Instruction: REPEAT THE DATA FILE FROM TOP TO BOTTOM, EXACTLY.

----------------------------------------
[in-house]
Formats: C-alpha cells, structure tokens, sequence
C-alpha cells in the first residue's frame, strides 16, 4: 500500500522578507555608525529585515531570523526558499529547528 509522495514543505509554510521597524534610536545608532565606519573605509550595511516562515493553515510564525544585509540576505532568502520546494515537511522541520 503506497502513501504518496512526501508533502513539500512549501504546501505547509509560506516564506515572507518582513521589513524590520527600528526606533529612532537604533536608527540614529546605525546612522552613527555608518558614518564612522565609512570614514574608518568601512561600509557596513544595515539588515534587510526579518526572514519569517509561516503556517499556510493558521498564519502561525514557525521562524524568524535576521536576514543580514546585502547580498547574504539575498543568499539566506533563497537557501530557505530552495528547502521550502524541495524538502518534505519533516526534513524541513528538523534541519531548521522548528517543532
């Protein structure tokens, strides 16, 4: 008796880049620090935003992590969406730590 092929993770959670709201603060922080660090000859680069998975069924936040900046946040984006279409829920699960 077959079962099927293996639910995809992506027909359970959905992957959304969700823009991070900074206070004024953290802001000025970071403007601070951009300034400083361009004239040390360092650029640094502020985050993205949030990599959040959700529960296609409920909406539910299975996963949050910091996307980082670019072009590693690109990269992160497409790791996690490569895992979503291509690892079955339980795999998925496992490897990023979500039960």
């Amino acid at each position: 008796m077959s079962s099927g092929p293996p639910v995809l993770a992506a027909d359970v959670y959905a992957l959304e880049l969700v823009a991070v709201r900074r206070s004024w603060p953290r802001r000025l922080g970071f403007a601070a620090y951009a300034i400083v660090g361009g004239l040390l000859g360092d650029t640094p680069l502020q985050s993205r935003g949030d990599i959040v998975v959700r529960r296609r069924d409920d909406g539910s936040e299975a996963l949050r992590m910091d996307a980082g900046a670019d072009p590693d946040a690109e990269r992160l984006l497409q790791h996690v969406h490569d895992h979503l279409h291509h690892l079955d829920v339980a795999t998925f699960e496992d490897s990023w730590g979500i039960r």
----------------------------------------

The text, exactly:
[in-house]
Formats: C-alpha cells, structure tokens, sequence
C-alpha cells in the first residue's frame, strides 16, 4: 500500500522578507555608525529585515531570523526558499529547528 509522495514543505509554510521597524534610536545608532565606519573605509550595511516562515493553515510564525544585509540576505532568502520546494515537511522541520 503506497502513501504518496512526501508533502513539500512549501504546501505547509509560506516564506515572507518582513521589513524590520527600528526606533529612532537604533536608527540614529546605525546612522552613527555608518558614518564612522565609512570614514574608518568601512561600509557596513544595515539588515534587510526579518526572514519569517509561516503556517499556510493558521498564519502561525514557525521562524524568524535576521536576514543580514546585502547580498547574504539575498543568499539566506533563497537557501530557505530552495528547502521550502524541495524538502518534505519533516526534513524541513528538523534541519531548521522548528517543532
């Protein structure tokens, strides 16, 4: 008796880049620090935003992590969406730590 092929993770959670709201603060922080660090000859680069998975069924936040900046946040984006279409829920699960 077959079962099927293996639910995809992506027909359970959905992957959304969700823009991070900074206070004024953290802001000025970071403007601070951009300034400083361009004239040390360092650029640094502020985050993205949030990599959040959700529960296609409920909406539910299975996963949050910091996307980082670019072009590693690109990269992160497409790791996690490569895992979503291509690892079955339980795999998925496992490897990023979500039960």
């Amino acid at each position: 008796m077959s079962s099927g092929p293996p639910v995809l993770a992506a027909d359970v959670y959905a992957l959304e880049l969700v823009a991070v709201r900074r206070s004024w603060p953290r802001r000025l922080g970071f403007a601070a620090y951009a300034i400083v660090g361009g004239l040390l000859g360092d650029t640094p680069l502020q985050s993205r935003g949030d990599i959040v998975v959700r529960r296609r069924d409920d909406g539910s936040e299975a996963l949050r992590m910091d996307a980082g900046a670019d072009p590693d946040a690109e990269r992160l984006l497409q790791h996690v969406h490569d895992h979503l279409h291509h690892l079955d829920v339980a795999t998925f699960e496992d490897s990023w730590g979500i039960r």